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Better Than Them: The Unmaking of an Alabama Racist

By S. McEachin Otts; Foreword by Frye Gaillard
NewSouth Books, 2014
$23.95, Paper


Reviewed by Norman McMillan

The central event of S. McEachin (Mac) Otts’s Better than Them: The Unmaking of an Alabama Racist is a voting rights march to the Hale County Courthouse in Greensboro on July 16, 1965. The march received some coverage, even by the national press, but, after the massive national attention to events in Selma four months earlier, very few people seem to have paid much attention to the Greensboro march. And yet for some people, this march had a far greater direct impact than did the events in Selma. Otts, a Greensboro native who was about to enter the University of Alabama in the fall of 1965, is one of those whose observations and actions that day left a strong impression on him and had much to do with his emerging attitudes about race.

Better than Them might well be called a hybrid. It’s part memoir, part investigative journalism, part history, and part social commentary. All these approaches enable Otts to describe in great detail his ongoing struggle to understand the nature of racism and to encourage open and honest discussions on the topic between whites and blacks.

Otts is the scion of a prominent family in Greensboro’s history. His remarkable great-grandfather, John Martin Philip Otts, was a Presbyterian minister and widely-published religious scholar who married the most well-to-do eligible young woman in town. When he retired from the ministry, he returned to Greensboro, where he and his family occupied Magnolia Hall, a stately and imposing Greek Revival mansion built in 1855.

An expression sometimes used about such families as the Otts, “Shirt sleeve to shirt sleeve in three generations,” describes the falling off, the loss of fortune these families experienced over the years, even as the fierce familial pride remained. J.M.P.’s son Lee, who was Mac’s grandfather, was a lawyer and a banker, but the fortune began to slip away in his day. Lee’s son John, Mac’s father, never went to college and worked as a deputy sheriff and other such jobs.

The generations enumerated above, including that of the author, breathed the air of white supremacy, but the quality of relations with blacks, as described in the book, became worse as time passed. The natural noblesse oblige of J.M.P. Otts (he was appointed by Governor Thomas Seay to the board of trustees of the Alabama Colored People’s University in 1887) had become the kind of hatred exhibited by his grandmother, who took Mac aside to tell him he was “better than them,” and, much more stridently, by Mac’s father. Mac describes a chilling incident in which his father’s racial hatred is exhibited violently, and Mac says he thought his father might have beaten someone to death. At the voting rights march, where Mac himself held a tire iron he was ready to use in anger against the demonstrators, we see his difficulty in shaking the old attitudes of most of the adults around him.

As Mac grew up in this environment, he adopted much of what he heard. The hateful voices were particularly common in the barber shop, but racial attitudes were also expressed in his home and even at church on occasion. There were, however, the kinder, more generous voices Mac heard—a coach/principal and two teachers at his high school, all of whom planted positive seeds that took a while to come to fruition.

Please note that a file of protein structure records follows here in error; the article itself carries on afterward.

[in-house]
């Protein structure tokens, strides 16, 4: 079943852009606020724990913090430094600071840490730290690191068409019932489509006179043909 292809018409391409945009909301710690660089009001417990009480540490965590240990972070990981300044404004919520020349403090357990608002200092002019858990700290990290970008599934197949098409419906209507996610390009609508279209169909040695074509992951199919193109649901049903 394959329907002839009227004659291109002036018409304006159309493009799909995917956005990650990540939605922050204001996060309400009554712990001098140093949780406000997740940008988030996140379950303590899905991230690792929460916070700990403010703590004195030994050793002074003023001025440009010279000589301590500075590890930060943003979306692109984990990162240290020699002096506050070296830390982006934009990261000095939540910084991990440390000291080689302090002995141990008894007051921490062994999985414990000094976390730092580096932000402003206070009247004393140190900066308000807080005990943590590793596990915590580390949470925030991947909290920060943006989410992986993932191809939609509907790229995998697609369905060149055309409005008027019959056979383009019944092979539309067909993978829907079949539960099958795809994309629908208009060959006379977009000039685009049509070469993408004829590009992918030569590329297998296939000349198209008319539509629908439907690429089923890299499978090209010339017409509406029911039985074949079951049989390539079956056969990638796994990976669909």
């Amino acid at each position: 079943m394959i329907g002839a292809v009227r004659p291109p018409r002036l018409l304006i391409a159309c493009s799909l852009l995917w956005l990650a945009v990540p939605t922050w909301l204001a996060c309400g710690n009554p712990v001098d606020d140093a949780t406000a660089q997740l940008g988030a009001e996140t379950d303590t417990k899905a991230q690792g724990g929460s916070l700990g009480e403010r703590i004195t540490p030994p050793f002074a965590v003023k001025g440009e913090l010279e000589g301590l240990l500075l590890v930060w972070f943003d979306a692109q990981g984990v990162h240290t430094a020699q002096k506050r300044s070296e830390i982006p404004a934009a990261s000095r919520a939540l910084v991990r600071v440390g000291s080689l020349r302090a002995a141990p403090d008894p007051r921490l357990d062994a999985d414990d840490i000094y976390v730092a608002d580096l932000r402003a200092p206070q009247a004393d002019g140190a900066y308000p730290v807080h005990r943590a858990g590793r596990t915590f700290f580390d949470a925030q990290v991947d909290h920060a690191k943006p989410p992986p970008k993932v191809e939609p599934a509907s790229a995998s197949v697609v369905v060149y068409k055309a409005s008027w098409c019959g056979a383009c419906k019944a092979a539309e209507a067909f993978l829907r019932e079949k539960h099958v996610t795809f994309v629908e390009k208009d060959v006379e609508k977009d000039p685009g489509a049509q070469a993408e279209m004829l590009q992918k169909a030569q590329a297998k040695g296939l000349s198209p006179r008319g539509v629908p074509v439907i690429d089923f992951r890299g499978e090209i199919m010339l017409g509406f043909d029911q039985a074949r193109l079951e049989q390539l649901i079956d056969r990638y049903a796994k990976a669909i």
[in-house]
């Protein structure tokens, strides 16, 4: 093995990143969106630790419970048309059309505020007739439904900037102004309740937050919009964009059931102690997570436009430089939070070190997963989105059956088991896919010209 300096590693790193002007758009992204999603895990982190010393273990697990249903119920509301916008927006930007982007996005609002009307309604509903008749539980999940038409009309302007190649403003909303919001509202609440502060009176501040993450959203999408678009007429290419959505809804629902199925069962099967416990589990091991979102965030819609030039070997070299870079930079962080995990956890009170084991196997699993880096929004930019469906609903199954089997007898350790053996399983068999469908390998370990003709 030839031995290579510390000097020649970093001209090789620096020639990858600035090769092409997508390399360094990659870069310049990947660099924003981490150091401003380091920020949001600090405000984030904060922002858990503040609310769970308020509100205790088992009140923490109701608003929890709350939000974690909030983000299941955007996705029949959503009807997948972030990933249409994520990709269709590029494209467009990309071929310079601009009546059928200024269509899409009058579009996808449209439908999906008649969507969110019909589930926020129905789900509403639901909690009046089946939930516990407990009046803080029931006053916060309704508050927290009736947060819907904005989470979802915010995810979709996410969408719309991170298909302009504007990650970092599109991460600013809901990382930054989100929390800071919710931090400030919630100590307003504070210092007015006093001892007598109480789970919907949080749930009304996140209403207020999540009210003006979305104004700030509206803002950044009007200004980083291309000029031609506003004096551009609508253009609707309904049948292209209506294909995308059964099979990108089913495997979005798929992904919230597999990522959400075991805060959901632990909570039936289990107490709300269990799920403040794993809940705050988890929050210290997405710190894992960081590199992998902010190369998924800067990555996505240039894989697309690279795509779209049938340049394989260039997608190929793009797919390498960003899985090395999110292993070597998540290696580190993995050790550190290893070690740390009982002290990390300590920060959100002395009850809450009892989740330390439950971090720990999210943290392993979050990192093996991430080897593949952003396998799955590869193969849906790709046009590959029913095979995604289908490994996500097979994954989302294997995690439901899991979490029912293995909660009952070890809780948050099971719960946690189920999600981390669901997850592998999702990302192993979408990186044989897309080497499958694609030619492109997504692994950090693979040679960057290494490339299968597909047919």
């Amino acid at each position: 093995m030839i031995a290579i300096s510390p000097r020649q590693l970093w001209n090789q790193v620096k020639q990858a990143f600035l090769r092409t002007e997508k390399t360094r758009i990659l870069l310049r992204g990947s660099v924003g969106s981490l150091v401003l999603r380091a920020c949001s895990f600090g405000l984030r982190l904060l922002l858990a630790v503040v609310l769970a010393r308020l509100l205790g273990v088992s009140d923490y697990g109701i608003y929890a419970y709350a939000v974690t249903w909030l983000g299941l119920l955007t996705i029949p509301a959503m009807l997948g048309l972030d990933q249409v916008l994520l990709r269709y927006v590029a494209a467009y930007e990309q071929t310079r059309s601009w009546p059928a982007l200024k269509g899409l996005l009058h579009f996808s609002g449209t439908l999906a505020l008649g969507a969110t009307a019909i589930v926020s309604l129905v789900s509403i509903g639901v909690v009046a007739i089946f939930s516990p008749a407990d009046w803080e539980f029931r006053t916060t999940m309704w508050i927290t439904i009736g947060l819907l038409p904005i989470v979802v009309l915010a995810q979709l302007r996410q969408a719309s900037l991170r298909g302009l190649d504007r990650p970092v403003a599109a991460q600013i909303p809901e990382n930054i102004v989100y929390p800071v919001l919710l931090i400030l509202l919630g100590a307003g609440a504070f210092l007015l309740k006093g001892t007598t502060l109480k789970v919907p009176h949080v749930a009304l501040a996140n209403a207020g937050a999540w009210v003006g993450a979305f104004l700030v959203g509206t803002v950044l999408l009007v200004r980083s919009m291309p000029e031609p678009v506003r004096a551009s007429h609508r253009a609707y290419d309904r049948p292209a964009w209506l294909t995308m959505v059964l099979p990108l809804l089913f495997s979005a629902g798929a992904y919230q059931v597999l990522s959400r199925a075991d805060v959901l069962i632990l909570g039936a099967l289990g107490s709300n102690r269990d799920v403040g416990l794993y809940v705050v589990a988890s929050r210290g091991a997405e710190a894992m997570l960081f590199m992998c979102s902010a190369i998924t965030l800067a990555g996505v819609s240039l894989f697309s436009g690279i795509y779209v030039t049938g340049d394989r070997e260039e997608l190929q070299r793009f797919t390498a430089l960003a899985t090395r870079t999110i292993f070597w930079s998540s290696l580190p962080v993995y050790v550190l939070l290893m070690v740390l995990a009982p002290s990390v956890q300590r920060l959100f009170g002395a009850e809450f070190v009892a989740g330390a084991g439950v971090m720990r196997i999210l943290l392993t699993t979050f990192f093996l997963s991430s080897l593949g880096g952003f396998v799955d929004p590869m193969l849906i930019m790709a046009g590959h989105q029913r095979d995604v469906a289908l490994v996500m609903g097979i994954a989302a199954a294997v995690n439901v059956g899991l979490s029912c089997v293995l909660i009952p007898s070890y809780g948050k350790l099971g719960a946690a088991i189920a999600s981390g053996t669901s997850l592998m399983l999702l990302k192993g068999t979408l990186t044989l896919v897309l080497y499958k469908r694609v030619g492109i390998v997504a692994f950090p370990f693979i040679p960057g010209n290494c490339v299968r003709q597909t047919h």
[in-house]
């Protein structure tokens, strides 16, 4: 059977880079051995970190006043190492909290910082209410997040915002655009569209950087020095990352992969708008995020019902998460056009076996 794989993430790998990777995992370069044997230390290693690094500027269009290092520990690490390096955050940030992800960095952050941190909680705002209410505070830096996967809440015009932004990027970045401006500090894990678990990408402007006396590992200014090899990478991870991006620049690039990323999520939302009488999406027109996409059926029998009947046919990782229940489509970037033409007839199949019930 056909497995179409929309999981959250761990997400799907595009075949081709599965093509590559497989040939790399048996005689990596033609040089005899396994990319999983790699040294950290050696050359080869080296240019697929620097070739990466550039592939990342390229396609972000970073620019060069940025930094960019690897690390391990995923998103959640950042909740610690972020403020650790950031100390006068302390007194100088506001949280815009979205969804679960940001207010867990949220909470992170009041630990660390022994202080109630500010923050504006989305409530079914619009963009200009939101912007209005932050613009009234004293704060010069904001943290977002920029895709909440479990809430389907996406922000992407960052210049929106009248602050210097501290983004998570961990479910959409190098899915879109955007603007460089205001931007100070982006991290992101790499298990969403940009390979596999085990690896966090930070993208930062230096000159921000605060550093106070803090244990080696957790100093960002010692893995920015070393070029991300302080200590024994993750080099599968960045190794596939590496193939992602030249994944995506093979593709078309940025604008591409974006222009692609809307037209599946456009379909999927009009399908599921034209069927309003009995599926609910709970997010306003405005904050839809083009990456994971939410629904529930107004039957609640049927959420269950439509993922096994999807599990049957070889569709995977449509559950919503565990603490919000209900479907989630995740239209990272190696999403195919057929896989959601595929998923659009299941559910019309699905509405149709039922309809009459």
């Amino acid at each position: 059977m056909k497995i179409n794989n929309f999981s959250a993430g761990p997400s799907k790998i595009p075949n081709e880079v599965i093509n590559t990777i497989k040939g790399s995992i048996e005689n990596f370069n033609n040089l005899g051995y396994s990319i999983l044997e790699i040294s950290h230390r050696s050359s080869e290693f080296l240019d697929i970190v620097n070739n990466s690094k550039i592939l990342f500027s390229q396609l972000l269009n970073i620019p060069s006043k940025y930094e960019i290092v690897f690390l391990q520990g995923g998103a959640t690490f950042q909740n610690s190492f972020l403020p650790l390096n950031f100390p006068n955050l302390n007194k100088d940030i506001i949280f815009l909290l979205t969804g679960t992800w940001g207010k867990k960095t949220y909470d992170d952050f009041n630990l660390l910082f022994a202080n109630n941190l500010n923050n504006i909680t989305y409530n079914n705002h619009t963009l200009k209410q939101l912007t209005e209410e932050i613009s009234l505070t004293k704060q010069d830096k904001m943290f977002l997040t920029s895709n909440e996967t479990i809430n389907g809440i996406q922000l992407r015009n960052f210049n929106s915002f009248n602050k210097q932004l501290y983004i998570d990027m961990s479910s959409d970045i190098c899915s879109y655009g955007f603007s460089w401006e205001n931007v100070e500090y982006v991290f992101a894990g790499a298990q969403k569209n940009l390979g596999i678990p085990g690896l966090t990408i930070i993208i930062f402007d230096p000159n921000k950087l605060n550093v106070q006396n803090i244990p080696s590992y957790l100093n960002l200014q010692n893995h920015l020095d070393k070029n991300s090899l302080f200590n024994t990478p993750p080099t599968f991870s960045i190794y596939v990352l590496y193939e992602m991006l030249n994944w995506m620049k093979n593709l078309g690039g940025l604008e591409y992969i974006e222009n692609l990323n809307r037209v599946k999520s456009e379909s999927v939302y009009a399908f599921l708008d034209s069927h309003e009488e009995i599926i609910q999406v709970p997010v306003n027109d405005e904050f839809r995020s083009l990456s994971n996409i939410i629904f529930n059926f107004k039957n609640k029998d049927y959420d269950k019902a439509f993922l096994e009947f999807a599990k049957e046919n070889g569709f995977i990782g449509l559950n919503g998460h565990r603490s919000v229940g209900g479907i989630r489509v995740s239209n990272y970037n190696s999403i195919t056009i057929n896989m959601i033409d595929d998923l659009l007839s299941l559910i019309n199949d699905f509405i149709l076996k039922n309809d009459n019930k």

Mac Otts showed an independence once he left his father’s household. He embarrassed his father by dropping out of law school and obtaining, of all things, a masters in social work. I think his experiences working with poor and black people in Tuscaloosa helped him realize that his attitudes on race had been wrong, although it was hardly a Road to Damascus experience. Otts admits readily that old habits die hard.

In his book, Otts not only tells his family’s story, which is engagingly done, but he goes to blacks and whites in Greensboro and talks to them about racial attitudes, both in the past and the present. Two remarkable black women who participated in the Greensboro march in 1965 have poignant memories of the civil rights activities of that day, and two white classmates of Otts from Greensboro’s segregated high school offer frank and honest assessments of their experiences. To me, the saddest note in the book is the sense by both his black and white interviewees that the young blacks of today do not properly appreciate the struggle required to overcome injustices and are unwilling to be actively involved in the fight.

But Otts’ book is not pessimistic. He has great hope that genuine conversation among people of both races can lead to greater racial understanding. I hope he is right. His book is informative and instructive, and it is a pleasure to read. It certainly took courage to write such a book, but I think in the end it will plant some of its own seeds, even if they do take a while to blossom.

Norman McMillan is the author of the memoir, Distant Son: An Alabama Boyhood, which includes an account of his early life near Greensboro.

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